4. "Population and Housing Unit Estimates". Retrieved May 21, 2020.
  5. "U.S. Census website". United States Census Bureau. Retrieved January 31, 2008.
  6. "US Board on Geographic Names". United States Geological Survey. October 25, 2007. Retrieved January 31, 2008.
  7. "Providence: Introduction". Advameg, Inc. Retrieved June 5, 2007.
  8. "Providence Architecture". Retrieved May 15, 2017.
  9. Kupperman, Karen Ordahl (June 1995). Providence Island, 1630–1641: The Other Puritan Colony. Cambridge University Press. p. 17. ISBN 0-521-35205-3.
  10. "Massachusetts Subcounty Resident Population Estimates: April 1, 2010 to July 1, 2019". U.S. Census Bureau. Retrieved July 24, 2020.
  11. "Rhode Island Subcounty Resident Population Estimates: April 1, 2010 to July 1, 2019". U.S. Census Bureau. Retrieved July 24, 2020.
  12. "Three and One-Half Centuries at a Glance". City of Providence, Rhode Island. May 2002. Archived from the original on January 13, 2006. Retrieved January 17, 2006.
  13. "Roger Williams - Founder of Rhode Island & Salem Minister - HISTORY". Retrieved October 15, 2020.
  14. Providence, Mailing Address: 282 North Main Street; Us, RI 02903 Phone: 401-521-7266 Contact. "Roger Williams: In Providence - Roger Williams National Memorial (U.S. National Park Service)". Retrieved October 16, 2020.
  15. "America's First Anti-Slavery Statute Was Passed in 1652. Here's Why It Was Ignored". Time. Retrieved October 16, 2020.
  16. Allen, Zachariah (April 10, 1876). Bi-centenary of the Burning of Providence in 1676: Defence of the Rhode Island System of Treatment of the Indians, and of Civil and Religious Liberty. An Address Delivered Before the Rhode Island Historical Society. Providence: Providence Publishing Company. Retrieved February 11, 2019.
  17. Withey, Lynne (January 1, 1984). Urban Growth in Colonial Rhode Island: Newport and Providence in the Eighteenth Century. SUNY Press. ISBN 978-0-87395-751-9.
  18. FitzGerald, Frances. "Peculiar Institutions". The New Yorker. Retrieved October 15, 2020.
  19. "Know Rhode Island, RI Secretary of State". Retrieved February 26, 2014.
  20. "Rhode Island Ratification of the U.S. Constitution". January 8, 2010. Retrieved January 26, 2013.
  21. Cady, John Hutchins (October 1952). "The Providence Market House and its neighborhood" (PDF). Rhode Island History. Rhode Island Historical Society. 11 (4): 97–106. Retrieved April 9, 2015.
  22. Campbell, Paul. "A Brief History of Providence City Hall". City Archives. City of Providence. Retrieved April 10, 2020.
  23. Stanton, Mike (2003). The Prince of Providence. New York: Random House. p. 7. ISBN 0-375-75967-0.
  24. "Alex and Ani City Center". The Providence Rink. Retrieved February 11, 2017.
  25. Abbott, Elizabeth (December 13, 2011). "Providence Puts Focus on Making a Home for Knowledge (Published 2011)". The New York Times. ISSN 0362-4331. Retrieved October 16, 2020.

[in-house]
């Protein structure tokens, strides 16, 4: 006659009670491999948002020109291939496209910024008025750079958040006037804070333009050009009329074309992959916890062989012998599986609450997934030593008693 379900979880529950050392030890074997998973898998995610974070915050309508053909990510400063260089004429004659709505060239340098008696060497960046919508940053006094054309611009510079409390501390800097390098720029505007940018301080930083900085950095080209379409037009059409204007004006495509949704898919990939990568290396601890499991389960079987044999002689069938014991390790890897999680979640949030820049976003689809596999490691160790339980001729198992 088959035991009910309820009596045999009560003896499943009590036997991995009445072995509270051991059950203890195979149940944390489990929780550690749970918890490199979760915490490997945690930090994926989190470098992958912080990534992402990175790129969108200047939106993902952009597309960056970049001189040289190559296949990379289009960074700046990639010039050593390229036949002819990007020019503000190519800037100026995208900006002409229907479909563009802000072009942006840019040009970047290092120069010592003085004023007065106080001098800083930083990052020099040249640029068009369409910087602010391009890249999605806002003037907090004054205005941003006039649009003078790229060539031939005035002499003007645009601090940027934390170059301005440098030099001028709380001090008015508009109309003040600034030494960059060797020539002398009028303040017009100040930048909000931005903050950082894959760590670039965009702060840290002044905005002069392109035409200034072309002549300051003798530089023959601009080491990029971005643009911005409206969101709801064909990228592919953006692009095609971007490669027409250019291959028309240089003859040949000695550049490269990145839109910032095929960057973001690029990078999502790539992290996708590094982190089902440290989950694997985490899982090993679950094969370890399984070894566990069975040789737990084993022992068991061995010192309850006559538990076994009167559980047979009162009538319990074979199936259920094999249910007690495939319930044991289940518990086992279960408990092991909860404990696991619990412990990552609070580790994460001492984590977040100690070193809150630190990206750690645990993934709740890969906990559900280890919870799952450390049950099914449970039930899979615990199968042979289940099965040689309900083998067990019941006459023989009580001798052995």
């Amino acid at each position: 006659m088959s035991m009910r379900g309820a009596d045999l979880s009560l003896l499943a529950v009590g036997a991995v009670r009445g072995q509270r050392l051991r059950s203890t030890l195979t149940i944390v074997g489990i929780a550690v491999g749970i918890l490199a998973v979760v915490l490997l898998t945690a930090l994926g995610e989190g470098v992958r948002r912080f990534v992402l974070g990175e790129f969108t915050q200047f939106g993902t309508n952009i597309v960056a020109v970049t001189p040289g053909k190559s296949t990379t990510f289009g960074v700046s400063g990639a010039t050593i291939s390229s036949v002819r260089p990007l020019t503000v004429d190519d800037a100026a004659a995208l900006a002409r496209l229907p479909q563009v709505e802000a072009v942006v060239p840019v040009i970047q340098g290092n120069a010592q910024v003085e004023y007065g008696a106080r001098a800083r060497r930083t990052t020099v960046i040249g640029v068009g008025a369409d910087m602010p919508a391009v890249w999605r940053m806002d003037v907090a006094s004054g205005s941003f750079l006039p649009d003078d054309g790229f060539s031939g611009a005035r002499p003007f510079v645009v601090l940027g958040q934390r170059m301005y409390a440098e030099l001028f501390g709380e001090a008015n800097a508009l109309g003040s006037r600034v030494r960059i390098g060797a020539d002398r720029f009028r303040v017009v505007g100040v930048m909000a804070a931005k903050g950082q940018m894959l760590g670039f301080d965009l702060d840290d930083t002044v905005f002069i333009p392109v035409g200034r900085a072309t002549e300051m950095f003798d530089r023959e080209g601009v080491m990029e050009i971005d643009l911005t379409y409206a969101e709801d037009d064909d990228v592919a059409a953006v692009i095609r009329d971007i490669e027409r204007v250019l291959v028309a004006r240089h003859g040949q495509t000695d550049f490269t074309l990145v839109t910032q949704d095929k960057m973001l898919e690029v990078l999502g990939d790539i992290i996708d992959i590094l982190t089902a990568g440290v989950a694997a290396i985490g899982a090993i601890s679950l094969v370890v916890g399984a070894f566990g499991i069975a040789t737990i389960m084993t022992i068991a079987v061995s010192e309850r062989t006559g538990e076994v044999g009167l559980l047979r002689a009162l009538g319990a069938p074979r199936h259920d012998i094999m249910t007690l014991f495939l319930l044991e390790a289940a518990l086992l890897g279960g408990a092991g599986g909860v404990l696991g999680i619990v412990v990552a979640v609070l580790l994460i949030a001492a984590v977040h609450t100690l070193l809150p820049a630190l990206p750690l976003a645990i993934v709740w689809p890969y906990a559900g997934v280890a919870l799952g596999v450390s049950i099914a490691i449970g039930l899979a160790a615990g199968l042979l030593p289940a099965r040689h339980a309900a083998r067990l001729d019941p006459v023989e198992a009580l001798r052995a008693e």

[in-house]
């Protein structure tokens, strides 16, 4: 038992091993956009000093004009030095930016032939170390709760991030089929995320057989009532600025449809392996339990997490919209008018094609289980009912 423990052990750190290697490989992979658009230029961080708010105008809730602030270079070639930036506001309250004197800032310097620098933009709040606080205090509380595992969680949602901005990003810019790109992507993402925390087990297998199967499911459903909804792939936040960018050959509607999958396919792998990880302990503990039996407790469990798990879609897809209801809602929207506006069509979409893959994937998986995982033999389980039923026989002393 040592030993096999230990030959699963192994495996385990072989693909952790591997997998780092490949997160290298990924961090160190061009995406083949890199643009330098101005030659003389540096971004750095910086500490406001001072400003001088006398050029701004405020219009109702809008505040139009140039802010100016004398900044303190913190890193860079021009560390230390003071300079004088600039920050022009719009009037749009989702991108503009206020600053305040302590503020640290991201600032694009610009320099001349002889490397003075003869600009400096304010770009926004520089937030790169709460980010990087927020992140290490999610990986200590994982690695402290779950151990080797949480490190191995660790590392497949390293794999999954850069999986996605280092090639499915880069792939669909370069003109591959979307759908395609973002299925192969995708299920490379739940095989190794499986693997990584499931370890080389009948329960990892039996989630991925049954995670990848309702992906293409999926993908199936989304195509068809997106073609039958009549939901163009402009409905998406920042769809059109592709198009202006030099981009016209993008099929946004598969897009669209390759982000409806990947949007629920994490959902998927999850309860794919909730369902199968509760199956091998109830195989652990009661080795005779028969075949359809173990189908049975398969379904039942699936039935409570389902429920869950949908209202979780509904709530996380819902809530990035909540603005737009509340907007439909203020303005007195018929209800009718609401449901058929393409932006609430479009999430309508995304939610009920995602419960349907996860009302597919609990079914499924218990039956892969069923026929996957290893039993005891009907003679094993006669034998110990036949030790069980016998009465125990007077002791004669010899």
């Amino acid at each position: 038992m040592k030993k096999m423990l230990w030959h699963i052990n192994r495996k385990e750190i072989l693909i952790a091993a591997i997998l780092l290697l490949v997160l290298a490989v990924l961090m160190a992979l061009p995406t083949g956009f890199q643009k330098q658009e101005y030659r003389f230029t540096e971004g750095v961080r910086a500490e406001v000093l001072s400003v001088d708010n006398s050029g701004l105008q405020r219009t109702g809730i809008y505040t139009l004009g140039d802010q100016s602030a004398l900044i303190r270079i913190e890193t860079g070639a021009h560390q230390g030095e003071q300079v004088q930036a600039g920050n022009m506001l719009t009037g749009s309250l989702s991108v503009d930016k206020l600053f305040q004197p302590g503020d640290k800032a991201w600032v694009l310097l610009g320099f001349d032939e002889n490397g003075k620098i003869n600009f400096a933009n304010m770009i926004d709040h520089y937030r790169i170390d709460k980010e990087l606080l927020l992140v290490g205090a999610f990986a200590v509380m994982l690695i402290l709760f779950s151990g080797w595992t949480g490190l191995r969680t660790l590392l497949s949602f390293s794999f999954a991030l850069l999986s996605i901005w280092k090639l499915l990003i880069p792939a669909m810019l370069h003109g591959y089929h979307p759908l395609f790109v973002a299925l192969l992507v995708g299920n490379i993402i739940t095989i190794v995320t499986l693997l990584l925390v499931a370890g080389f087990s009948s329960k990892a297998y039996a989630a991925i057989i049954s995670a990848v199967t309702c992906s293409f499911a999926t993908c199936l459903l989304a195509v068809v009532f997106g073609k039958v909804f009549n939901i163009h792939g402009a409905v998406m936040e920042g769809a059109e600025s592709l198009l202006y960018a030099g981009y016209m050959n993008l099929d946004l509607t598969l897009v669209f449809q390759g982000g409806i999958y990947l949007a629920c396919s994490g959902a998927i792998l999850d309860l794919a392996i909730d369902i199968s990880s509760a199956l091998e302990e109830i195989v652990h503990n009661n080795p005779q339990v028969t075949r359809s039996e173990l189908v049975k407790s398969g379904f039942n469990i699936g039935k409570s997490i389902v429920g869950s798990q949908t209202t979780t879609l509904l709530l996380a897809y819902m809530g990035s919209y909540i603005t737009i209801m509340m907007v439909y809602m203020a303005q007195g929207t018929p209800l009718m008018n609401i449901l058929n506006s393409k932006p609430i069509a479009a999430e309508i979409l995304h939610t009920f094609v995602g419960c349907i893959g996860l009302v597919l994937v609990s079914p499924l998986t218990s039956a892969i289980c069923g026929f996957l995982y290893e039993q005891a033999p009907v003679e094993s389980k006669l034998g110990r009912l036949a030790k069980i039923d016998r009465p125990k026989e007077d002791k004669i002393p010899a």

26. "Providence (city), Rhode Island – QuickFacts". US Census Bureau. 2012. Archived from the original on January 27, 2013. Retrieved June 6, 2014.
  27. "Money Magazine: Best Places to Live: Home Appreciation". Cable News Network LP, LLLP. Retrieved March 6, 2007.
  28. "Providence: Geography and Climate". Advameg, Inc. Retrieved June 5, 2007.
  29. Brown, Seth (September 1, 2007). Rhode Island Curiosities: Quirky Characters, Roadside Oddities & Other Offbeat Stuff. Globe Pequot. p. 6. ISBN 978-0-7627-4338-4. Retrieved July 4, 2010.
  30. "Providence Neighborhoods". City of Providence. Retrieved January 17, 2007.
  31. "Alternative Neighborhood Names". The Providence Plan. 2007. Archived from the original on September 28, 2007. Retrieved January 31, 2007.
  32. "Brown University continues Knowledge District expansion, buys building for $6M". Providence Business News. Archived from the original on March 18, 2012. Retrieved May 4, 2011.
  33. "'Jewelry District,' 'Knowledge District': What's in a name?". Rhode Island news. The Providence Journal Co. Archived from the original on June 13, 2010. Retrieved May 4, 2011 via
  34. "West Broadway Neighborhood Association". WBNA. Retrieved July 30, 2007.
  35. "Carfree Database Results". Bikes At Work Inc. Retrieved June 5, 2007. Out of cities over 100,000 in population
  36. "Carfree Database Results". Bikes At Work Inc. Retrieved June 5, 2007. Out of cities over 100,000 in population
  37. Albert J. Wright. "History of the State of Rhode Island with Illustrations". USGenWeb Project. Retrieved June 23, 2011.
  38. Woodward, William McKenzie (2003). PPS/AIAri Guide to Providence Architecture. Providence, Rhode Island: Providence Preservation Society. pp. 303–304. ISBN 0-9742847-0-X.
  39. Woodward, William McKenzie (2003). PPS/AIAri Guide to Providence Architecture. Providence, Rhode Island: Providence Preservation Society. p. 13. ISBN 0-9742847-0-X.
  40. "Bank of America Building, Providence". Emporis. 2007. Retrieved January 19, 2007.
  41. "One Financial Plaza". Emporis. 2006. Retrieved June 5, 2006.
  42. "Providence Buildings, Real Estate, Architecture, Skyscrapers, and Construction Database". Emporis. 2005. Archived from the original on May 29, 2005. Retrieved November 7, 2005.
  43. "History: A Rhode Island Tradition". The Providence Biltimore. Archived from the original on October 12, 2007. Retrieved July 11, 2007.
  44. "USDA Plant Hardiness Zone Map". United States Department of Agriculture. Archived from the original on February 27, 2014. Retrieved June 1, 2014.